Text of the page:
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Title: Informed selection and use of training examples for knowledge refinement
Author: Wiratunga, Nirmalie Chandrika
ISNI:       0000 0001 2430 3477
Awarding Body: Robert Gordon University
Current Institution: Robert Gordon University
Date of Award: 2000
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Knowledge refinement tools seek to correct faulty rule-based systems by identifying and repairing faults indicated by training examples that provide evidence of faults. This thesis proposes mechanisms that improve the effectiveness and efficiency of refinement tools by the best use and selection of training examples. The refinement task is sufficiently complex that the space of possible refinements demands a heuristic search. Refinement tools typically use hill-climbing search to identify suitable repairs but run the risk of getting caught in local optima. A novel contribution of this thesis is solving the local optima problem by converting the hill-climbing search into a best-first search that can backtrack to previous refinement states. The thesis explores how different backtracking heuristics and training example ordering heuristics affect refinement effectiveness and efficiency. Refinement tools rely on a representative set of training examples to identify faults and influence repair choices. In real environments it is often difficult to obtain a large set of training examples, since each problem-solving task must be labelled with the expert's solution. Another novel aspect introduced in this thesis is informed selection of examples for knowledge refinement, where suitable examples are selected from a set of unlabelled examples, so that only the subset requires to be labelled. Conversely, if a large set of labelled examples is available, it still makes sense to have mechanisms that can select a representative set of examples beneficial for the refinement task, thereby avoiding unnecessary example processing costs. Finally, an experimental evaluation of example utilisation and selection strategies on two artificial domains and one real application are presented. Informed backtracking is able to effectively deal with local optima by moving search to more promising areas, while informed ordering of training examples reduces search effort by ensuring that more pressing faults are dealt with early on in the search. Additionally, example selection methods achieve similar refinement accuracy with significantly fewer examples.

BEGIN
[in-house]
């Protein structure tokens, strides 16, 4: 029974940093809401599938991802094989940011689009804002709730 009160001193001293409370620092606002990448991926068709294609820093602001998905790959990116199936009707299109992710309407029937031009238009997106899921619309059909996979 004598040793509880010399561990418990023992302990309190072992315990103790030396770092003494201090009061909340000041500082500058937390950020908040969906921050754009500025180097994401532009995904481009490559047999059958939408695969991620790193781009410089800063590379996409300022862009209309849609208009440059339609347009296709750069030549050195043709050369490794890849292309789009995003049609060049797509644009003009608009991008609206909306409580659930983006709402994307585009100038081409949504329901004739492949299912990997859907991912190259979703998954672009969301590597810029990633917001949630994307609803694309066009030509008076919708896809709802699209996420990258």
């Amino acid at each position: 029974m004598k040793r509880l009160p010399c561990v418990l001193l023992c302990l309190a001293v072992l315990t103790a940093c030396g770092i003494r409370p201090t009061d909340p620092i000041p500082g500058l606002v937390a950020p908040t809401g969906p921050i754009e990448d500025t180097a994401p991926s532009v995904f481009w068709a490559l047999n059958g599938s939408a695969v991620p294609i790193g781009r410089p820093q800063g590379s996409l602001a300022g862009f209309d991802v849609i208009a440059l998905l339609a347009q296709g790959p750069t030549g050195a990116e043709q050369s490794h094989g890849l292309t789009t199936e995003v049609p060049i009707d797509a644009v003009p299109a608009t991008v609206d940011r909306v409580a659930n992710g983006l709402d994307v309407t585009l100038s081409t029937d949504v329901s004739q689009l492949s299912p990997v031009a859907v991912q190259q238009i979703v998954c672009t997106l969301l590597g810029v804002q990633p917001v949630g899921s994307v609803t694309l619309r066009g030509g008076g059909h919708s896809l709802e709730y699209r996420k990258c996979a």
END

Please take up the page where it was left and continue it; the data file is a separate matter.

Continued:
Supervisor: Craw, Susan Sponsor: Not available
Qualification Name: Thesis (Ph.D.) Qualification Level: Doctoral
EThOS ID:  DOI: Not available
Keywords: Knowledge refinement ; Knowledge-based systems ; Refinement tools ; Search technologies